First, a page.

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else. you then have others who have neither necessarily had a specific problematic set of grievanc grievancesé2=ç embracing a polil ideology, but embrace a form of religion that automatically separates them from everybody else. therefore they are separated from other muslims, who they see as not being true muslims or not muslim enough. they are seen as puritanical. they have from there a religious inspiration for their political world view. the way they look at the world is nothing is truly representing the pure islam that should be re-enforced in society. the purism comes from a direct scripture.
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therefore they have this very theological political ideology. then you have the other trend of people that do actually just suffer various different ailments. they suffer various different mental health issues, and therefore those things have pushed them towards embracing a black and white perspective and therefore islamist ideologies are appealing in that context. most people will be a mix of those things. and therefore when tackling or engaging with an individual, you need to be able to ascertain what are the push-pull factors. is it someone who has embraced theology which is telling them this is what the meaning of islam is, it is a political ideology that is aimed at ruling the world? if you're reading scripture in that way, it should be enforced
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and the government's role is to enforce that particular interpretation of scripture and there's only one view. then actually, i guess, the only way you can engage with that person is to break down the methodology and the way they're approaching scripture. if someone has a particular world view that is very, very narrow, then the only thing you can do is make them realize the complexities in the way that the world is made up. and this actually works in the u.k. in politics as well, i guess. if you've been to kosvo or bosnia and you meet little tony blairs and bill clintons, because they were figures that were saviors for the people there, that isn't the case in the u.k. tony blair is not the most popular politician in the u.k. but at the end of the day once they start to see there's a complexity to their world view, then you can start to have more
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complexity and nuance in the way you understand people, society, and religion as well. and then you will have other people who actually they do need their grievances addressed. they do need their needs met. i guess that was the u.k. approach is multidisciplinary, is a multipro-pronged approach. we have the contest policy in the u.k., which is the broad counterterrorism measure, which has what they call the four ps. protect. so as an example, there are boulders outside the u.s. embassy in london to stop cars driving into them. there's practical measures done in that respect. there is prepare. the other two areas of counterterrorism strategy are pursue, which is investigations, intelligence gathering, finding plots, disrupting them,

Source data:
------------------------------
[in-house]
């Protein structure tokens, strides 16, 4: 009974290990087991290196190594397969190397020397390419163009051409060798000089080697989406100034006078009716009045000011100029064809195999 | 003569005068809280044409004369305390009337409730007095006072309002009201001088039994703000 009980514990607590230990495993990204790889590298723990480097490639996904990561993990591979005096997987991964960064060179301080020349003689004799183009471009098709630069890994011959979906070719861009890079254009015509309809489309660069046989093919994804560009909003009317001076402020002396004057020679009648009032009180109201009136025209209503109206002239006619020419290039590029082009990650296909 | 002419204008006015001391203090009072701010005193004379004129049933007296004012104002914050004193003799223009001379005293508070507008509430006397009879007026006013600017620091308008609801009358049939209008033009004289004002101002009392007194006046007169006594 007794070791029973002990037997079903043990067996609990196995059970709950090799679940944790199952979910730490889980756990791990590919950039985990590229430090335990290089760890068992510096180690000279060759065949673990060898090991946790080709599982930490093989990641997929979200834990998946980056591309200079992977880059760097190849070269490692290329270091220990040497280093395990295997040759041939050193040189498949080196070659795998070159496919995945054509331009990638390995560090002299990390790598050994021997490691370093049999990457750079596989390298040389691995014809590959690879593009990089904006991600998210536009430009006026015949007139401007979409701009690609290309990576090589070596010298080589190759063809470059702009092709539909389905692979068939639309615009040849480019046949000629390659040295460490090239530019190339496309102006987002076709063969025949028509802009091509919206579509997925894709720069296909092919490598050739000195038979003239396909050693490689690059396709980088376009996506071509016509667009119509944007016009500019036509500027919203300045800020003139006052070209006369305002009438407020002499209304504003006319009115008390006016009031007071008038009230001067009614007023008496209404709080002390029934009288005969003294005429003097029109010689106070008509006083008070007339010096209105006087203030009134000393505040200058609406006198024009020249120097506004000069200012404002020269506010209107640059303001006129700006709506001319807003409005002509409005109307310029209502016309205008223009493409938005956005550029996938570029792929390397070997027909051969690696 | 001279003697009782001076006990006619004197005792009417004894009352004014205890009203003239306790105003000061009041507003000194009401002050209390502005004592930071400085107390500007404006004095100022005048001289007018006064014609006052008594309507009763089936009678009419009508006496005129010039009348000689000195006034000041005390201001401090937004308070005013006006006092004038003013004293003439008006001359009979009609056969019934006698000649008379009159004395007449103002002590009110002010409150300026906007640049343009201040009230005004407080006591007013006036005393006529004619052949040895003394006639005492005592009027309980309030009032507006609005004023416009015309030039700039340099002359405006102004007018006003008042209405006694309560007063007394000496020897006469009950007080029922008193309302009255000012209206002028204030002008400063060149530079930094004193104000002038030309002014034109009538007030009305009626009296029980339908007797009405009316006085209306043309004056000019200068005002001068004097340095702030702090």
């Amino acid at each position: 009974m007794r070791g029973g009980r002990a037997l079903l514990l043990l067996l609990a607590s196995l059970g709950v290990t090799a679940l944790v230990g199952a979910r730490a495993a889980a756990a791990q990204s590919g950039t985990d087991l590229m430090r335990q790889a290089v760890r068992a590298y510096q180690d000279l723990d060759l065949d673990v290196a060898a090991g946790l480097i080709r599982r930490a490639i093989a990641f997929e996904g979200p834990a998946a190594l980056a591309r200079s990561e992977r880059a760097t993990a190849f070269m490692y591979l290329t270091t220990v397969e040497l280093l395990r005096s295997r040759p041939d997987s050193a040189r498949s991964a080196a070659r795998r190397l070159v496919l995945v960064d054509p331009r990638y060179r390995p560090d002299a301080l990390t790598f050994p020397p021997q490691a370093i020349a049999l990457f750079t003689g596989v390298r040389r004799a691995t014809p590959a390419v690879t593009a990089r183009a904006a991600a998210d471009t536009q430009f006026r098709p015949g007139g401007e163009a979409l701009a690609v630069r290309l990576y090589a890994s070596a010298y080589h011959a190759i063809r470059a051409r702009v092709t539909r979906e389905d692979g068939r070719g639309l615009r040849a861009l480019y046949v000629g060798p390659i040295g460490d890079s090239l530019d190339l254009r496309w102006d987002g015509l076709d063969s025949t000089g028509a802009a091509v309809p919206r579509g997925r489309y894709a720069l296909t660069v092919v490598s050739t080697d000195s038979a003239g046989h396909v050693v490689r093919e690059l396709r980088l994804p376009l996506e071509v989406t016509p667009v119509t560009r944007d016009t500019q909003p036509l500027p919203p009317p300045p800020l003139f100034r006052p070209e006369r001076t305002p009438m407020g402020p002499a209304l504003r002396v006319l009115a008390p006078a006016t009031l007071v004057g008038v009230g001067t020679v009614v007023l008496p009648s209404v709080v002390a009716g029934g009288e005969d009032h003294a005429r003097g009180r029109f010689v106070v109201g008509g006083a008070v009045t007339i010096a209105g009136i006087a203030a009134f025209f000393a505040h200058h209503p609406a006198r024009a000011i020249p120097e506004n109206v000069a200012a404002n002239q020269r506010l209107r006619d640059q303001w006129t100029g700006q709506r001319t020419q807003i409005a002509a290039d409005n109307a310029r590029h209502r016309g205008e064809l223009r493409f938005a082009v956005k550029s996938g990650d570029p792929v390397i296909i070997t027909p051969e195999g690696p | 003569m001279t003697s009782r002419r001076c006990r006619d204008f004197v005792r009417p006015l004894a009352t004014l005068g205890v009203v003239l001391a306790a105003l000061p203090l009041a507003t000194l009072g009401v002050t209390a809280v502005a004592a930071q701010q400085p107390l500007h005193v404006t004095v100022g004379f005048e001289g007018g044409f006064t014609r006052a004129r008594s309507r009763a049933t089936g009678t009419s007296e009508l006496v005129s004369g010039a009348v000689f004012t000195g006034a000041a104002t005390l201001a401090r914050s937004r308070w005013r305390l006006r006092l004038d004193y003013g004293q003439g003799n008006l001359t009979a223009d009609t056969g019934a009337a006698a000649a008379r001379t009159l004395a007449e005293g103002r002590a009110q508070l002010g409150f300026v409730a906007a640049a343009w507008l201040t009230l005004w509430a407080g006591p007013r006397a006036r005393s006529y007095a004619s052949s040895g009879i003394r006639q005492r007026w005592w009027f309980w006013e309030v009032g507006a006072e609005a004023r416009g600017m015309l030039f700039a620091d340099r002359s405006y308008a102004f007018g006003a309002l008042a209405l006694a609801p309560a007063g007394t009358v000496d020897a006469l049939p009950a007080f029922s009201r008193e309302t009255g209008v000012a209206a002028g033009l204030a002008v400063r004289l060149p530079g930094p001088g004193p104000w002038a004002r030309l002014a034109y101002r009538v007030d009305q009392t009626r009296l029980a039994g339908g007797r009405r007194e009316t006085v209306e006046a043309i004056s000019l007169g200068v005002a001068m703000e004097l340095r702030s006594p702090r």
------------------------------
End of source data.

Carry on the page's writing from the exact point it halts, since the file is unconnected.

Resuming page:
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arresting people and prosecuting them. and prevent. and prevent then is this area of what we've spoken about now, the individual kind of engaging with people who are either vulnerable towards radicalization or have become radicalized. that works in the prison space, the probation space, and primarily in the pre-criminal space, which is people that have been referred, whether it is by police, the public in general, or as an example in the cases that we have -- as an example in the u.k. where there's hamas in communities that have said we have had your young individuals come into the mosque. he wants to know how he can fight jihad in syria. we don't how to deal with this. they will contact authorities and say, how do we deal with this? the authorities will spend someone who is appropriate to engage with that individual to make an analysis, a diagnosis, and then put a plan together.
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>> but there's been some criticism of the program as well, right? >> yes. oh, huge. >> why? >> i think this is important to look at. actually i think there's some very good ethical questions we need to ask. what we're talking about -- and the language is pre-criminal. we're talking about engaging with someone before they have gone on to commit a violent act. how do we determine that? what type of referral process? how do we know this is the case? which is a reasonable kind of concern to have. the second, i guess, is the broader moral question that when engaging in deradicalization, especially when somebody has a theological foundation, what you're going to do -- and there are a number of different approaches, but you're going to engage with their religious proclivitie proclivities. the question of a secular
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state -- in reality we are a succe secular state. our policies are founded on secular values. then that comes down to the logic behind early intervention. actually if you have an individual who is starting to experiment with soft drugs, be engaged with them because they may lead to harder drugs. if you have a young kid who is truant from school and we've seen them around and they're getting involved with gangs, do we have engagement and an early intervention? we should have an intervention if we have a kid who is mouthing off about how great isis is. whatever it may be, that actually may require some form of intervention. and the other side of that, i